December 19, 2013
Swiss ban 'inappropriate' ski lifts for North Korea
Switzerland has banned the sale to North Korea of equipment for a luxury ski resort planned for the ruling elite in the widely impoverished state that is under UN sanctions, according to officials.
North Korean leader Kim Jung-un, who studied under an assumed name in the Swiss capital Berne and is believed to have gone on school ski trips in the Alps, wants to develop leisure activities for tourists and the upper crust among its 23 million citizens.
North Korea approached several Swiss companies, including Bartholet Maschinenbau AG, to provide chair lifts and cable cars worth 7 million Swiss francs ($7.57 million) for its sprawling Masik resort, the Geneva daily Le Temps reported on Monday.
But the Swiss government, contacted by the firms for clearance, added luxury sporting equipment to its list of goods banned under United Nations sanctions, Marie Avet of the State Secretariat for Economic Affairs (SECO) said.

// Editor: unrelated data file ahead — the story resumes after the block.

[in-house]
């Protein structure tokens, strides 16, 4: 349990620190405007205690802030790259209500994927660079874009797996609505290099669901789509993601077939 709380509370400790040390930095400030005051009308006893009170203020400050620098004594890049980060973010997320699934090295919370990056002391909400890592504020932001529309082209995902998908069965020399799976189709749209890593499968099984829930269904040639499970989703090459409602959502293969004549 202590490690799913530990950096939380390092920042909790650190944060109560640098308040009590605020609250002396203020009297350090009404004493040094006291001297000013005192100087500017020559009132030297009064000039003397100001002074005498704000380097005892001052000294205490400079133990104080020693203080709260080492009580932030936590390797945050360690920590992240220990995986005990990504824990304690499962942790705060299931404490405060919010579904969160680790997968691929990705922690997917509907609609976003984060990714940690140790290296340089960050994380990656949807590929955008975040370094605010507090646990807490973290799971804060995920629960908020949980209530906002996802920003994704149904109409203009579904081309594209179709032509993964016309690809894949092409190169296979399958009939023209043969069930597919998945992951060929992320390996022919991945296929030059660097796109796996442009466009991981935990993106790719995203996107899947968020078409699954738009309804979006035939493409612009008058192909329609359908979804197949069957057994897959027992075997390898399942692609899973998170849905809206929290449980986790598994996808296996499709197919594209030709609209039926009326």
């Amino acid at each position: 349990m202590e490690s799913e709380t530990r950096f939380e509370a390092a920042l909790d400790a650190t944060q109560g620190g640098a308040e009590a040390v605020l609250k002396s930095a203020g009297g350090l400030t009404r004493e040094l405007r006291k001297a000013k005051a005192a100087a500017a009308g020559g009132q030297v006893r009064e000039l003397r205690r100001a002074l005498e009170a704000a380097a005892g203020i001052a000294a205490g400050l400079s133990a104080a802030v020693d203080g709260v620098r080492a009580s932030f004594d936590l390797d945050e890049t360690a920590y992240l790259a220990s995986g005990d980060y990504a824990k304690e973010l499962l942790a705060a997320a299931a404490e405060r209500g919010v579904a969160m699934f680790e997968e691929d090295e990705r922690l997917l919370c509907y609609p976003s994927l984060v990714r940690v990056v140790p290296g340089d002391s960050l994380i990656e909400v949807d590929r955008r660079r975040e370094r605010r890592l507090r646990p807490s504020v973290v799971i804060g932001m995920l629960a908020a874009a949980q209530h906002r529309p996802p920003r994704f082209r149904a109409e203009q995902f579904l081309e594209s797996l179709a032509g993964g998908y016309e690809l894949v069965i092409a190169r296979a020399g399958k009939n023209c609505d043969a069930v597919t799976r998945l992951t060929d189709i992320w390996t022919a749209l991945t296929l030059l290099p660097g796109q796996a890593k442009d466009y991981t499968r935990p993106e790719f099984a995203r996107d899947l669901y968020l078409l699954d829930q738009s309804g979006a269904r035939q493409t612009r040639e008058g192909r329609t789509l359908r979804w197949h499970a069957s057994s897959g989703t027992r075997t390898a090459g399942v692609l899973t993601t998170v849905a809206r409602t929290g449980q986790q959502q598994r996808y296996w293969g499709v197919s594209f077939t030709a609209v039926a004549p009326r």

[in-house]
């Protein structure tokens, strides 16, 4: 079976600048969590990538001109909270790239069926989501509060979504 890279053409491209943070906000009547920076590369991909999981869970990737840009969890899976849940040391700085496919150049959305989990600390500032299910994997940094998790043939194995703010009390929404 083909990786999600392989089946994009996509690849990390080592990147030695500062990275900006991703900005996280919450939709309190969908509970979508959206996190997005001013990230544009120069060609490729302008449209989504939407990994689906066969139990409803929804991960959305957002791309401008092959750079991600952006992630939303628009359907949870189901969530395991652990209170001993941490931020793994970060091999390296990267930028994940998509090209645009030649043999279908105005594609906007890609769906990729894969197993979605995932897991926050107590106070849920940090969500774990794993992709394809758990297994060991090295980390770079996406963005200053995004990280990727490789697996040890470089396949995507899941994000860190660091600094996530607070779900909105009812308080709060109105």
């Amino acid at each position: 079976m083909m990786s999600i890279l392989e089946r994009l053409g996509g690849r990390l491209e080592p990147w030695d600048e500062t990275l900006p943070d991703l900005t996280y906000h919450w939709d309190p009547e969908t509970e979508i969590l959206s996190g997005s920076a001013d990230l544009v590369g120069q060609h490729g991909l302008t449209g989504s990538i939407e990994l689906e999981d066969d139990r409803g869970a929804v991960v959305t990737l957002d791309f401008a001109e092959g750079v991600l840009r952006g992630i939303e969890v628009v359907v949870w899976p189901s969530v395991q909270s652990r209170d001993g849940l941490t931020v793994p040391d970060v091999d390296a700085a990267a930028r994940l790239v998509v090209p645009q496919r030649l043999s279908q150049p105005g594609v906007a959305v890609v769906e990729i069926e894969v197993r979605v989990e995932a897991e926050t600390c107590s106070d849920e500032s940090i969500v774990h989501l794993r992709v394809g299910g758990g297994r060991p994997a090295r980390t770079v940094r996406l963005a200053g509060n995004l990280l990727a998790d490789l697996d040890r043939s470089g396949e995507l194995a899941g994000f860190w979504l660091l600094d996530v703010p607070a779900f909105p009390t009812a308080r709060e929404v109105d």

"The Federal Council decided on July 3 to also put infrastructure for sports facilities on the list, especially when they have a more luxury character for resorts," Avet told Reuters. "These resorts have a luxury character, that is why it is not appropriate to export."
The neutral country's sanctions list for the Democratic People's Republic of Korea (DPRK) also includes equipment for golf, horseback riding, water sports, billiards and casinos, as well as luxury watches, jewellery, caviar, perfume and artworks.
Almost a third of North Korean children are stunted due to malnutrition, the U.N.'s World Food Programme says. The UN secretary-general has appealed for funding for food, health care and sanitation to millions of North Koreans.
Reclusive North Korea is under UN sanctions for its nuclear and missile weapons programmes.
A North Korean diplomat in Geneva said on Monday that it was aware of the Swiss decision but had no other information.
Rival South Korea will hosting the Olympic Winter Games in Pyeongchang in 2018. North Korea said on Sunday it had accepted Seoul's offer to hold working-level talks on resuming reunions of families separated by the Korean War.